Prosecution of ‘failure to disclose’ offences

On 2 June 2021, the Crown Prosecution Service (CPS) published updated guidance on prosecuting standalone ‘failure to disclose’ cases under section 330 of the Proceeds of Crime Act 2002 (POCA).

Read our summary of the updated guidance

At the Anti-Money Laundering Supervisors’ Forum in July, the CPS gave a further briefing on its position, which we have summarised below.


Section 330 has been the subject of debate since POCA passed through parliament in 2002.

At the time, the former attorney general (AG) Lord Goldsmith commented that the measure would only be used where actual money laundering was planned or undertaken.

The original CPS guidance therefore stated that there was no basis for prosecuting individuals who allowed what law enforcement identified as ‘suspicious transactions’ to take place where there was no proof of actual money laundering.

Debate was further prompted by the finding in the Scottish case Ahmad v HM Advocate [2009] HCJAC 60 that:

“There is nothing in the language of section 330(2) which states or requires that money laundering is in fact taking place. It is plain that the obligation thereunder can arise if a person suspects or has reasonable cause for suspecting that it is.”

Having sought advice on the implications of Ahmad, the CPS has now taken the view that the former AG’s comments were not binding, having sought advice on the implications of Ahmad and consulted with the director of public prosecutions and the current AG.

The updated guidance

The guidance now indicates that the CPS can prosecute individuals for standalone section 330 offences from 2 June 2021.

The CPS could bring a prosecution where a transaction takes place that is suspicious because of the whole circumstances but it cannot be proved that actual money laundering was planned or undertaken, assuming that:

  • the code test was met
  • there was an evidential basis, and
  • it was in the public interest

The CPS shared examples of the types of cases where it’s likely to bring section 330 charges:

  • a solicitor acting in a conveyancing transaction who receives funds in the form of a large bag of cash, or money from a third party or a suspicious business, and does not ask any questions or carry out due diligence
  • a money service bureau operator who does not follow the ‘know your customer’ guidance and exercise due diligence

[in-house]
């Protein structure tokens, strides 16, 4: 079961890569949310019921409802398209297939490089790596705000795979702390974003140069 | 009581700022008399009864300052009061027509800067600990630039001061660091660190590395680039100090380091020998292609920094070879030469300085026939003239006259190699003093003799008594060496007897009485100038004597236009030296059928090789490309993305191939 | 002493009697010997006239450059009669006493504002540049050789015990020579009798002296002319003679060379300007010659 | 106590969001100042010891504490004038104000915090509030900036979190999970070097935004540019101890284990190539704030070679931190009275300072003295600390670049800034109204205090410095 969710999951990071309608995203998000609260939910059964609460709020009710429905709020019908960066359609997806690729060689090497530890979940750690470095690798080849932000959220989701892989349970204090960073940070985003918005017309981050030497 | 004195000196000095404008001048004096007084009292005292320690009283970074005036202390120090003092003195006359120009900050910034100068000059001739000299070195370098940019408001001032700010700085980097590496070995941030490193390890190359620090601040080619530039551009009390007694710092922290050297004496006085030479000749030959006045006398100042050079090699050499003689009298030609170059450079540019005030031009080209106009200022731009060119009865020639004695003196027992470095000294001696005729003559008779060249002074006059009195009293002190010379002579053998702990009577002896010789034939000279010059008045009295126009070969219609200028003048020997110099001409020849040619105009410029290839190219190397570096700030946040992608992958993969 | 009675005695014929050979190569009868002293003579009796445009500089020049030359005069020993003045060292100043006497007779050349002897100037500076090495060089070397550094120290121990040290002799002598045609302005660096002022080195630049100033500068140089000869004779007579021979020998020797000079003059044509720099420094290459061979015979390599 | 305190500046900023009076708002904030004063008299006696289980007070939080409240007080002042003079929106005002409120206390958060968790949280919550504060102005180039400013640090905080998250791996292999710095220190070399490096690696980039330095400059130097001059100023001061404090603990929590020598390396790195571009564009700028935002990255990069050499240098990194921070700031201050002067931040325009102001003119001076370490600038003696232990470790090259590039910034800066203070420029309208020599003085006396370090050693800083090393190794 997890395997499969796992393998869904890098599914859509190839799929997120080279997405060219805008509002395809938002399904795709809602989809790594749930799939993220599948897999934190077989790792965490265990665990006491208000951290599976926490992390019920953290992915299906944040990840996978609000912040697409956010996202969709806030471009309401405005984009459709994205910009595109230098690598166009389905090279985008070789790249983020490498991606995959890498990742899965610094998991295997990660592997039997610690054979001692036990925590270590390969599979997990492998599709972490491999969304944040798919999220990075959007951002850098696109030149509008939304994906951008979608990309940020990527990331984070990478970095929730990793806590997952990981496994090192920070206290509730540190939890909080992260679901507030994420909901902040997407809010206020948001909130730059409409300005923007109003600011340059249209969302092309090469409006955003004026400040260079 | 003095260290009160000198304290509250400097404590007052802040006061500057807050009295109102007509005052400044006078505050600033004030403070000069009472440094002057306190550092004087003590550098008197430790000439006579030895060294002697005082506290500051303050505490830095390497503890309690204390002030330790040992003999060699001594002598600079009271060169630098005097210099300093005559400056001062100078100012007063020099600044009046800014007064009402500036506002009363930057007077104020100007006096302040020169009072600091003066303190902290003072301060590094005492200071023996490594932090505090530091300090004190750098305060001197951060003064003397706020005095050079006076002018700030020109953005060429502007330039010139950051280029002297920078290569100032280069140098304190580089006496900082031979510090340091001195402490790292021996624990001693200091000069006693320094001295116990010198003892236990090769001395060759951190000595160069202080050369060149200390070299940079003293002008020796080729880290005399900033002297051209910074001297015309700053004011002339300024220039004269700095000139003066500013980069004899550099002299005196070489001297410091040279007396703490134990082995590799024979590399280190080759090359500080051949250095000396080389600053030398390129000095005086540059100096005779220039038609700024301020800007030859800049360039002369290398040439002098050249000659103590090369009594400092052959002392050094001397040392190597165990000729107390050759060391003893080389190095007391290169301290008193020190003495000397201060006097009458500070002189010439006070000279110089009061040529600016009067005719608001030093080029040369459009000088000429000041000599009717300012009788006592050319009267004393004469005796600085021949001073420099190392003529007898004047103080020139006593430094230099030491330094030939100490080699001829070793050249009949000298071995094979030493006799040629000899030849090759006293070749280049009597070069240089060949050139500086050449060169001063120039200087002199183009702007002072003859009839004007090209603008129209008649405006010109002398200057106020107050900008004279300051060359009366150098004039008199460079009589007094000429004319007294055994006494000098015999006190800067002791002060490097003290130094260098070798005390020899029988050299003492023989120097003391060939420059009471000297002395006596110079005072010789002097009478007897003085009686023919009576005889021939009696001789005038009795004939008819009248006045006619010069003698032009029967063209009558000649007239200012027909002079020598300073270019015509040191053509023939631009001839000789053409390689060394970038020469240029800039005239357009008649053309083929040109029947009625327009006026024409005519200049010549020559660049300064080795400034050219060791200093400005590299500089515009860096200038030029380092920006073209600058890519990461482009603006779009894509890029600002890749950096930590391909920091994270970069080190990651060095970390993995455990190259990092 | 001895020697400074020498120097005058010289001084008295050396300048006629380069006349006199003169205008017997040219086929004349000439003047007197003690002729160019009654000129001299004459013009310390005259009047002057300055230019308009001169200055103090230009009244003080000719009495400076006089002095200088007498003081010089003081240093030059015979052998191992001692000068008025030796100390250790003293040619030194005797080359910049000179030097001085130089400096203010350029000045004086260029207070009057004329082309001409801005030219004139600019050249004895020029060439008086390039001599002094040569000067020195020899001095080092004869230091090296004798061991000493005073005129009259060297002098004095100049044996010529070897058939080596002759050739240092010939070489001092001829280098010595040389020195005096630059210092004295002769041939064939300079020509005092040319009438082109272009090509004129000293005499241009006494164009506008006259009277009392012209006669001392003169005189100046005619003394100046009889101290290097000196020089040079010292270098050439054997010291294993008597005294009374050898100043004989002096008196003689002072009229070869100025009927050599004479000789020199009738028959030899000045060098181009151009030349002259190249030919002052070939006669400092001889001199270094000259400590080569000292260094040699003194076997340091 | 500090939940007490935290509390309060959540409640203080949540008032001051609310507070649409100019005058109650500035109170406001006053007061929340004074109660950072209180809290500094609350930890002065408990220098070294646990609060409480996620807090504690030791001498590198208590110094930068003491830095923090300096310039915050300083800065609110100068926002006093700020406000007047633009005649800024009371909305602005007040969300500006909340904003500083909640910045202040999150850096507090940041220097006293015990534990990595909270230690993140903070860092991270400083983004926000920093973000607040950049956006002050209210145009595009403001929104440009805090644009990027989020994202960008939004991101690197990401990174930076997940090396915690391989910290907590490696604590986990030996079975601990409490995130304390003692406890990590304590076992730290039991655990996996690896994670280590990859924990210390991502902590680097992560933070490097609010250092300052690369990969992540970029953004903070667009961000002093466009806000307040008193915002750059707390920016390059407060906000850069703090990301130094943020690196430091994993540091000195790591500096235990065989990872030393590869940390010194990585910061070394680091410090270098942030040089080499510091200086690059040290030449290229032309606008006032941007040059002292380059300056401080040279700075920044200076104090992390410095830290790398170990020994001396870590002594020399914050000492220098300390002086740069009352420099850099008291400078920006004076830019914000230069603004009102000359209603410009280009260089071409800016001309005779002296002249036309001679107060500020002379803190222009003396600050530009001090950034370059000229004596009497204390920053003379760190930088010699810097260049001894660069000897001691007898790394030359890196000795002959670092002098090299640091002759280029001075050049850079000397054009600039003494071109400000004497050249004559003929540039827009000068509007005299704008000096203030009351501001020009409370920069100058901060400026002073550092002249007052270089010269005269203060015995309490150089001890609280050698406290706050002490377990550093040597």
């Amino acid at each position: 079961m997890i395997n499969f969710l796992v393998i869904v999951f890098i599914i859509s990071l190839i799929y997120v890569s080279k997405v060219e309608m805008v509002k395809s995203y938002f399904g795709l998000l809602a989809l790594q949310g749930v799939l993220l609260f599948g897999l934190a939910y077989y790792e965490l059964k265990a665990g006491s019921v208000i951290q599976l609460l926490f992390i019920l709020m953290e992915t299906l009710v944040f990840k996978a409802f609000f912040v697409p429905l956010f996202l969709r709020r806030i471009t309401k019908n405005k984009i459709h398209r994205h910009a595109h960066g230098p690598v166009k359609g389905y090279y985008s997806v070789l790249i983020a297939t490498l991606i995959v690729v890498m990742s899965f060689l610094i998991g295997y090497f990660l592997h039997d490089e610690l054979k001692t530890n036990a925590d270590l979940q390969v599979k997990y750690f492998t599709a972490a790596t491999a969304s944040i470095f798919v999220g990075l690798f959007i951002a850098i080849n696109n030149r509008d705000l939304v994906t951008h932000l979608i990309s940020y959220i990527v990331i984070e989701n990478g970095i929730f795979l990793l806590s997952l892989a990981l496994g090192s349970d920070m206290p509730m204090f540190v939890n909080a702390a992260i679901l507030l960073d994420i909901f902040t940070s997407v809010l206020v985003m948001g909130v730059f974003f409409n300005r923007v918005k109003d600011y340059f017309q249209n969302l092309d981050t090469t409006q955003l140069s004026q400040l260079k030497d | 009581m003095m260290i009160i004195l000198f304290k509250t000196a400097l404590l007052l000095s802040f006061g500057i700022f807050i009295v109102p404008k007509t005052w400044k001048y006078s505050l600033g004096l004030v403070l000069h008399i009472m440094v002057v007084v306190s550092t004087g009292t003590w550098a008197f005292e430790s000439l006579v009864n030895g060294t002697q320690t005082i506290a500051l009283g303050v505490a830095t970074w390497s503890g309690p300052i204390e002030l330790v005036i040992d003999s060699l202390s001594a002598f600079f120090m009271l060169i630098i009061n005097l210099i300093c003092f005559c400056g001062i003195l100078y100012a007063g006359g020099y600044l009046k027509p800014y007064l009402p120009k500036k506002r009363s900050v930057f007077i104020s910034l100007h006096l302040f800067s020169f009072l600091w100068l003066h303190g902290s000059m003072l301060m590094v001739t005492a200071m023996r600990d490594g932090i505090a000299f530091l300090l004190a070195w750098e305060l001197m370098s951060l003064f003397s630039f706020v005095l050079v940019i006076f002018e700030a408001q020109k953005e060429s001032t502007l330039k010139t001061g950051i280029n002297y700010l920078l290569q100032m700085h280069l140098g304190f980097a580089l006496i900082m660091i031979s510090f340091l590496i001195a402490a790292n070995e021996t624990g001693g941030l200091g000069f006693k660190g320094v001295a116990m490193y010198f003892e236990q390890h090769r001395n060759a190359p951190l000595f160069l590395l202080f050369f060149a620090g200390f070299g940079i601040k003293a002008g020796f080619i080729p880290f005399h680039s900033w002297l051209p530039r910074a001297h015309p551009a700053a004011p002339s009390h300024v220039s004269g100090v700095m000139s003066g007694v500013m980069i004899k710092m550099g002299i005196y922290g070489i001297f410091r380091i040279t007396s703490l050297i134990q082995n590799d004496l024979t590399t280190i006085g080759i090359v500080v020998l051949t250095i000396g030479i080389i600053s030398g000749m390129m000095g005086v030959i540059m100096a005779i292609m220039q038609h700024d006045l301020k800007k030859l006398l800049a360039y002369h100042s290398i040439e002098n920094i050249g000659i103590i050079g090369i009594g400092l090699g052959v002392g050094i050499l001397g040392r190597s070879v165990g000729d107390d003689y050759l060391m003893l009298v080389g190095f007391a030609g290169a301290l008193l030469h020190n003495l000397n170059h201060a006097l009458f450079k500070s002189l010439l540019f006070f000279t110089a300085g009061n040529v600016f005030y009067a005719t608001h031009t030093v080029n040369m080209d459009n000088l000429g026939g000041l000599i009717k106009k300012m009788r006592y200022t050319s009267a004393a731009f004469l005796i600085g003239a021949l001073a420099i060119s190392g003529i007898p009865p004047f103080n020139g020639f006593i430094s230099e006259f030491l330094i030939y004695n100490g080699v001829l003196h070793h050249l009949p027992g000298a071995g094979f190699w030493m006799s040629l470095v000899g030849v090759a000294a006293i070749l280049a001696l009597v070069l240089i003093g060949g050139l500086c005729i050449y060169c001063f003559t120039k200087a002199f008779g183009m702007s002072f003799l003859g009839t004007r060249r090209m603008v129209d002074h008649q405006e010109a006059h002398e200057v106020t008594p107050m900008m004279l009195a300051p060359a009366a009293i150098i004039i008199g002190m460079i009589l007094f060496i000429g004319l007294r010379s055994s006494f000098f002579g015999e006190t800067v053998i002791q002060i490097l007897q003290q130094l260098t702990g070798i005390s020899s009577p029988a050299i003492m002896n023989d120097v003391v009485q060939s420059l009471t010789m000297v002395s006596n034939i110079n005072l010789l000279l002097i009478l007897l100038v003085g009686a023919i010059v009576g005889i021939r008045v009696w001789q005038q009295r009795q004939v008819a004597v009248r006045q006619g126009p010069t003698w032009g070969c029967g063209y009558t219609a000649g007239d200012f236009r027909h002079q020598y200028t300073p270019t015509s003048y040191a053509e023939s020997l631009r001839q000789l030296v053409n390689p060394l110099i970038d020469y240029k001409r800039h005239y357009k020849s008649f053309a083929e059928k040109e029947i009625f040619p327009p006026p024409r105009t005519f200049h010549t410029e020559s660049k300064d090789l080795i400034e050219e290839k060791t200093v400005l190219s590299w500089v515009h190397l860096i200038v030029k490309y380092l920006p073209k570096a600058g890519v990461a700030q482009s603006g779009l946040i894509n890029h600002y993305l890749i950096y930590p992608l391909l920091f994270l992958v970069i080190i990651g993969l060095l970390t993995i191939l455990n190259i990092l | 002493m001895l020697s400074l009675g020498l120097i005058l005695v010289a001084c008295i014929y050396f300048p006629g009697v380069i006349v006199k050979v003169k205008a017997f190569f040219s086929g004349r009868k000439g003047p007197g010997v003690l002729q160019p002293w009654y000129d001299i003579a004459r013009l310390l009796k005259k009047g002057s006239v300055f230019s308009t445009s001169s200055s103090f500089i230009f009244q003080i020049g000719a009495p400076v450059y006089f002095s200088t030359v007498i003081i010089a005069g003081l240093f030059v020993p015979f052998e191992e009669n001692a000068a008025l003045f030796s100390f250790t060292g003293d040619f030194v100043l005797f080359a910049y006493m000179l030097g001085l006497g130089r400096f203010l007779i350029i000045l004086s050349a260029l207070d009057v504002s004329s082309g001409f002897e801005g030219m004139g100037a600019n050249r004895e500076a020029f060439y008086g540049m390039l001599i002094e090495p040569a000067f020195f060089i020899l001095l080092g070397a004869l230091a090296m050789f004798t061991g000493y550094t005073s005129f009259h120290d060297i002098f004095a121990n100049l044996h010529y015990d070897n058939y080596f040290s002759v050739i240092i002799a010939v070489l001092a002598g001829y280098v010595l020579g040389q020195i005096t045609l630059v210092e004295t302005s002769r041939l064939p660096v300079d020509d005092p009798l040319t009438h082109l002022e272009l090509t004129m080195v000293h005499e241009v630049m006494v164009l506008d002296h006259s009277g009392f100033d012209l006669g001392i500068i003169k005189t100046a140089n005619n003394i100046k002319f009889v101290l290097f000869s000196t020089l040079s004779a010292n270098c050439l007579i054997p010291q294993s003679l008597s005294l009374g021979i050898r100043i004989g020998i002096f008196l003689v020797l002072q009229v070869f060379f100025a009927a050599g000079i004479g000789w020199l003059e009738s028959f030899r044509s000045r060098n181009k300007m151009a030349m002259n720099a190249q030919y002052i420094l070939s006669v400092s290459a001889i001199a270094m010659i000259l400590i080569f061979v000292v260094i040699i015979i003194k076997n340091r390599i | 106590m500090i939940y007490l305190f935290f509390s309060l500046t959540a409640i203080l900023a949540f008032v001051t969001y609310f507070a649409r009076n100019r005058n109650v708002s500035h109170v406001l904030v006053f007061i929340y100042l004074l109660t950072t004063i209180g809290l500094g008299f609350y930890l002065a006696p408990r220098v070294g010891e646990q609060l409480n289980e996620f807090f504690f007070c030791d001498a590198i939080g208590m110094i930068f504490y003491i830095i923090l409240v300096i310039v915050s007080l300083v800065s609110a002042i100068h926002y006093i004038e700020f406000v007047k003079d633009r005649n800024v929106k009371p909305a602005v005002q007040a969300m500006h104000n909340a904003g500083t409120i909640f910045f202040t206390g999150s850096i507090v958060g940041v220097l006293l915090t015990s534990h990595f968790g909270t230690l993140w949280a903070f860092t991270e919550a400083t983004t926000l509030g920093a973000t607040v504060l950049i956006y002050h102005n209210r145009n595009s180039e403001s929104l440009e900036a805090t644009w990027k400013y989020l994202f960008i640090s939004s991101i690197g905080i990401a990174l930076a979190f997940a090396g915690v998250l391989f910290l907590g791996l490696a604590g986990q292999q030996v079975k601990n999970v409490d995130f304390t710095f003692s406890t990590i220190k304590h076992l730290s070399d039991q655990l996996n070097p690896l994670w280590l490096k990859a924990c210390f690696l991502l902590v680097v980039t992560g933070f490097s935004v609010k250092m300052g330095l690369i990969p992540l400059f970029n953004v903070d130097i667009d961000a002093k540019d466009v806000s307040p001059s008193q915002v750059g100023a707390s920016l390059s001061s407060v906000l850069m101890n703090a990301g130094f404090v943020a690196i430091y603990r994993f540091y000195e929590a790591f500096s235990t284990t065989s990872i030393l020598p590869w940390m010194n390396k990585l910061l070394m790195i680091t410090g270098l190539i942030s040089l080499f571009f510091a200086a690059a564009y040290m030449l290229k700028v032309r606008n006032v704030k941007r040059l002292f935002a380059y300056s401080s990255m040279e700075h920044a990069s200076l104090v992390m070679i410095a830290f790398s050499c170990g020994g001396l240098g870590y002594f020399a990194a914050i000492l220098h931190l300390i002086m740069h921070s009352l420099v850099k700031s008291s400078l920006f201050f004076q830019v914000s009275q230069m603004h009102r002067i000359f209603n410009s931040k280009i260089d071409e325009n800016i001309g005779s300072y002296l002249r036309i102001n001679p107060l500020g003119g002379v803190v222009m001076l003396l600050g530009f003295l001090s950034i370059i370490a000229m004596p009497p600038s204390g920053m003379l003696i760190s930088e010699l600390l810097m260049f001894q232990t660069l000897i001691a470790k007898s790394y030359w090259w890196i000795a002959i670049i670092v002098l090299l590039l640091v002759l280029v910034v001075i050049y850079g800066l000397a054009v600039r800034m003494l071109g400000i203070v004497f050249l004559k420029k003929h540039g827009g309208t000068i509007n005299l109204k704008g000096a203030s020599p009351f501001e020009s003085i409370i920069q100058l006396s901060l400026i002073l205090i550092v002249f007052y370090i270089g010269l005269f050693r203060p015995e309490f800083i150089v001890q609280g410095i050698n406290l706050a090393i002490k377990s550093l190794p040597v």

Similarly, the CPS would likely bring a standalone section 330 charge where:

  • there is an individual from an overseas jurisdiction who is known to be a politically exposed person (PEP)
  • their status ought to be known by the financial institutions or professional services dealing with the transaction, which do not exercise due diligence, and
  • the CPS is not likely to be in a position to gather evidence of predicate criminality or the background laundering because of the source of the funds

The CPS view

The CPS does not envisage that the updated guidance will lead to a sudden increase in criminal prosecutions of individuals in the regulated sector.

For context, the CPS only prosecuted seven section 330 cases in 2019 to 2020, not all of which led to convictions.

Most cases where the CPS might consider a section 330 prosecution will be cases where criminality and money laundering have been established.

In many circumstances, there will be an existing background of criminality to raise questions around professionals and why they have not conducted their due diligence.

In some cases where the accused is convicted of a substantive money laundering offence and they plead guilty, the CPS would not necessarily proceed with a failure to disclose charge because it becomes a less significant offence.

We’ve also been assured that any standalone section 330 case would have to be brought to the specialist fraud division to be considered for prosecution. The CPS will also be reporting to the director of public prosecutions when it brings such a case.

The CPS has stated that it does not believe there’s a strong public interest consideration in prosecuting individuals who are poorly trained and have not been given guidance.

It hopes that the change will capture ‘professional enablers’ who turn a blind eye and deliberately do not ask questions in circumstances where they clearly should be conducting due diligence.

The Home Office view

The Home Office clarified that whilst section 330 provisions will be included in its legislation review and that it will monitor the use of the powers, there are no immediate plans to review the provisions because it’s always been the Home Office’s intention to allow section 330 to be charged as a standalone offence.

The Home Office strongly supports the CPS’ clarification and recognises that the offence will only be charged where the code test can be met.

What this means for solicitors

The new guidance should not make a significant difference to your day-to-day work.

However, you should still be training staff on key red-flag indicators, promoting internal suspicions and clearly documenting where they want to convert an internal suspicion to an external one.

Maximise your Law Society membership with My LS